Editor's note: Shadi Hamid is director of research at the Brookings Doha Center and a fellow at the Saban Center for Middle East Policy at the Brookings Institution. The views expressed in this article are his own.
By Shadi Hamid - Special to CNN
A last-ditch effort to put an end to the bloodshed in Syria failed on Saturday, with Russia and China exercising their veto at the United Nations. With that fateful decision, the conflict moved to another, more dangerous stage. Those who warn that Syria will descend into civil war are a bit behind: It is already in civil war. Now it will only intensify.
In the months leading up to the U.N. vote, Syria's opposition has grown more militarized. Rebel forces, under the banner of the Free Syrian Army, gained considerable traction after a shaky start. The U.N.'s failure to act may have been the best recruiting tool the FSA could have hoped for, and its ascendancy is now a nearly foregone conclusion.
Meanwhile, after first opposing any resort to armed resistance, the Syrian National Council, the country's most representative opposition body, has made an important shift. It has now "pledged to support" the FSA, and the two groups are attempting to increase coordination.
Where does that leave the international community? The U.N.-endorsed norm of "responsibility to protect" (sometimes boiled down to "r2p") mandates a collective response when states wage war on their own populations.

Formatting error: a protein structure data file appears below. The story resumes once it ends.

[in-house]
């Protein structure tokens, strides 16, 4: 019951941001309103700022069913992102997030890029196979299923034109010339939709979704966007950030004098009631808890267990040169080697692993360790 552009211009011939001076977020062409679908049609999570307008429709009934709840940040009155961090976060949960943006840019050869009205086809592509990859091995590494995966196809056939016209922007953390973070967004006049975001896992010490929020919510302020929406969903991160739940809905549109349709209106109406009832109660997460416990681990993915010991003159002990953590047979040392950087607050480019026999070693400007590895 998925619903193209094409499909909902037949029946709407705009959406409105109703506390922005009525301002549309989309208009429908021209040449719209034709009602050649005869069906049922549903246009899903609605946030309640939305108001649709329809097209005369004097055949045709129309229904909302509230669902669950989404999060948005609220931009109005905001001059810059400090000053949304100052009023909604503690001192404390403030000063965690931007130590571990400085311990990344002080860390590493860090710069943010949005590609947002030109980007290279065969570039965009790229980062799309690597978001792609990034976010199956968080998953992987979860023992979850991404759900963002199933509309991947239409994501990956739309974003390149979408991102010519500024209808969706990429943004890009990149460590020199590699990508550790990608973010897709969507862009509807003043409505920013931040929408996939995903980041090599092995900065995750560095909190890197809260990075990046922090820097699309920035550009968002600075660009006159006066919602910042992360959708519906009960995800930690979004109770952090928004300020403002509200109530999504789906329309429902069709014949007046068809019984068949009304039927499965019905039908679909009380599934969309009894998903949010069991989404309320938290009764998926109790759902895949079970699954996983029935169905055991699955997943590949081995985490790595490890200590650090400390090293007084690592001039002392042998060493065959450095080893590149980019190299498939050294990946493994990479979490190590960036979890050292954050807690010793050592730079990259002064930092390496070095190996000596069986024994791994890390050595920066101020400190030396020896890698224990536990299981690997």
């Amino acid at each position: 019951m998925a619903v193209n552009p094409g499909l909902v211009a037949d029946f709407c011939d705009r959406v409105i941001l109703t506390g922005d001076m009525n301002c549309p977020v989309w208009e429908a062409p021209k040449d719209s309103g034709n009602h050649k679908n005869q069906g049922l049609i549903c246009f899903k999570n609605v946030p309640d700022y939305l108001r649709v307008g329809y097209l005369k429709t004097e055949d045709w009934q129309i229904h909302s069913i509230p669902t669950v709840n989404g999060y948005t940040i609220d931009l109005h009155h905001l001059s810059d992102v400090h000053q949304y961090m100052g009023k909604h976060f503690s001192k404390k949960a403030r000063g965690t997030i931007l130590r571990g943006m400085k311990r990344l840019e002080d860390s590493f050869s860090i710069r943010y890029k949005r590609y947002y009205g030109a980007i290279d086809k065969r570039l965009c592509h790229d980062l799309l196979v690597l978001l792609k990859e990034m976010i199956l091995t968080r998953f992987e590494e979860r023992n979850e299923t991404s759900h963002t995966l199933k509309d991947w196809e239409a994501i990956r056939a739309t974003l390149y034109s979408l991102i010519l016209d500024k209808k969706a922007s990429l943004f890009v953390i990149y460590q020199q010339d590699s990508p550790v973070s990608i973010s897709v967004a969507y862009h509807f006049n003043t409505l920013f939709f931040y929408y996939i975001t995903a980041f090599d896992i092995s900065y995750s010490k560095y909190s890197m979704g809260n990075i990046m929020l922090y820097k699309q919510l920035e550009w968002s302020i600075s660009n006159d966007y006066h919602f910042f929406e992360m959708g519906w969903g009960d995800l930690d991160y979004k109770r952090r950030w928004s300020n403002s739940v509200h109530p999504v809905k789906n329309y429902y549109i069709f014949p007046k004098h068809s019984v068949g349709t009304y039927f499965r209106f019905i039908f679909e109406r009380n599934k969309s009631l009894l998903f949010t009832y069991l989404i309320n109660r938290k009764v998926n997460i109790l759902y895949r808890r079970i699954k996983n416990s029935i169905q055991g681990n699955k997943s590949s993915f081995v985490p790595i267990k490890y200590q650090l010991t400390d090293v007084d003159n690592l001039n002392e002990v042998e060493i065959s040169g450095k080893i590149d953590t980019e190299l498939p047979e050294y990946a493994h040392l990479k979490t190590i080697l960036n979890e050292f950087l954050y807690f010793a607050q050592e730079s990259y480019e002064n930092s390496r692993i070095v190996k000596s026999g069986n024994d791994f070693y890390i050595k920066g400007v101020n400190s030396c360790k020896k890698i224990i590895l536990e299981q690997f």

The Syrian regime, however, is making a mockery of the notion, with its brutal assault on the city of Homs just as the U.N. vote was taking place. Either the international community takes r2p seriously, or it doesn't. We have to decide.
As I've argued before, military intervention remains premature. But, in light of recent events, the time has come to carefully consider the various military options available, determine their feasibility, and begin to judge whether they would cause more good than harm. Of course, no one should take such intervention lightly. But just as proponents of intervention must make their case for how the military option could "work," opponents of intervention face a similar burden of explaining how staying the current course will work.
If the opposition itself has chosen the military option - and this seems increasingly the case - then the question is this: Can a ragtag army of perhaps 10,000 Syrian rebels defeat an army that while, far from invincible, enjoys an overwhelming advantage in numbers, equipment and firepower? The opposition may have millions on their side, with Syrians continuing to protest en masse throughout the country. But it's difficult to see anything less than a disastrous stalemate without the international community helping to tip the balance.